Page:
Conference Proceedings | J Oral Health Dent. 2017;1(S1):A004 | Open Access
Evaluation of a New Feeding At Risk Bundle
Harbert L1, Sommerville P2, Lang A3 and Birns J2
1Speech and Language Therapy, Guy’s and St Thomas’ NHS Foundation Trust, London, UK
2Ageing & Health, Guy’s and St Thomas’ NHS Foundation Trust, London, UK
3Dietetics, Guy’s and St Thomas’ NHS Foundation Trust, London, UK
Background: The FORWARD bundle (Feeding via the Oral Route with Acknowledged Risk of Deterioration) was developed to support multidisciplinary management of patients with an unsafe swallow not likely to improve, for whom tube feeding was inappropriate or declined. FORWARD facilitated patient identification, decision making, implementation of oral feeding and further management.
Method: Department of Ageing and Health inpatients managed by Speech and Language Therapy who were eating and drinking with acknowledged risk of aspiration were studied for six months before and after introduction of FORWARD. The primary outcome measure was time nil by mouth (NBM). Further data were collected on documentation of capacity, and patient, relative and staff feedback.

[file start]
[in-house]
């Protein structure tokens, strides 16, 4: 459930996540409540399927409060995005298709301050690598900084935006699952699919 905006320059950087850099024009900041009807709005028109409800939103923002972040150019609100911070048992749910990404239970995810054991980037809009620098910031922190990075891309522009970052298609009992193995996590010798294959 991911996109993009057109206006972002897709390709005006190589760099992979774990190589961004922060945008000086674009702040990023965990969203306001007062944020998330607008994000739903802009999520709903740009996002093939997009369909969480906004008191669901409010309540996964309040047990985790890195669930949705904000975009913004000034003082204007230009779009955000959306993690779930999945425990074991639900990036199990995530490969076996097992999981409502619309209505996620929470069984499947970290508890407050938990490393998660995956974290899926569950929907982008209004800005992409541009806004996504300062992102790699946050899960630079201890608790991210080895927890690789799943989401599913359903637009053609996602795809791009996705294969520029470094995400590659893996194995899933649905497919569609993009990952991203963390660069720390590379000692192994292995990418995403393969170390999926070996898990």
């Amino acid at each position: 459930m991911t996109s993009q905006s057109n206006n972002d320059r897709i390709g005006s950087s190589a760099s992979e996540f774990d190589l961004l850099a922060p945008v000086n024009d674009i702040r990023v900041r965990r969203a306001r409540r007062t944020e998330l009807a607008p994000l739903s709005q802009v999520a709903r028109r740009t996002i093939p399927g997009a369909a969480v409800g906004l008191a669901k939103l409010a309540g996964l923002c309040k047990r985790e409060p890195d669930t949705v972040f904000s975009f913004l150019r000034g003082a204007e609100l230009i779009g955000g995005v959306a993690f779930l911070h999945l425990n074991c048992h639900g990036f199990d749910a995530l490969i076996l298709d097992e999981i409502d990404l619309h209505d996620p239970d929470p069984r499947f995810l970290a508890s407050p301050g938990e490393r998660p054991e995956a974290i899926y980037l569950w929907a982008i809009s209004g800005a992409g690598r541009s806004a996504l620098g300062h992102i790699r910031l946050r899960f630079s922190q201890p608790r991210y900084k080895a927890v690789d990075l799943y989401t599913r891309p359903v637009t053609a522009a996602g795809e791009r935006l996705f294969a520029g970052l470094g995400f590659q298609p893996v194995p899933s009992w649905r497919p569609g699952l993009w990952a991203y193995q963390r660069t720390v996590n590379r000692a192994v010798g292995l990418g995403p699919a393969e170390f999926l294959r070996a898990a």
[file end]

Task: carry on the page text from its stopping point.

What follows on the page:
Results: Data from 16 patients (median age 82) before and 16 patients (median age 85) after FORWARD implementation were evaluated. Median (IQR) days NBM was significantly lower in the post-FORWARD patient population (2.5 (4) vs 0 (0); p<0.05) and documentation of mental capacity increased from 50% pre-FORWARD to 100% post-FORWARD. Where capacity was lacking, documentation of best interests’ discussion increased from 21% to 100%. Carer feedback reported perceived improved quality of life associated with the decision for oral intake with risk using FORWARD. Staff feedback highlighted increased confidence with feeding and improved communication, documentation and knowledge.
Conclusion: A care bundle focussing on oral feeding with acknowledged risk of deterioration in selected patients with an unsafe swallow improved management of patients’ eating and drinking, with timelier decision making, improved documentation and reported quality of life. Further studies in varied patient populations are warranted.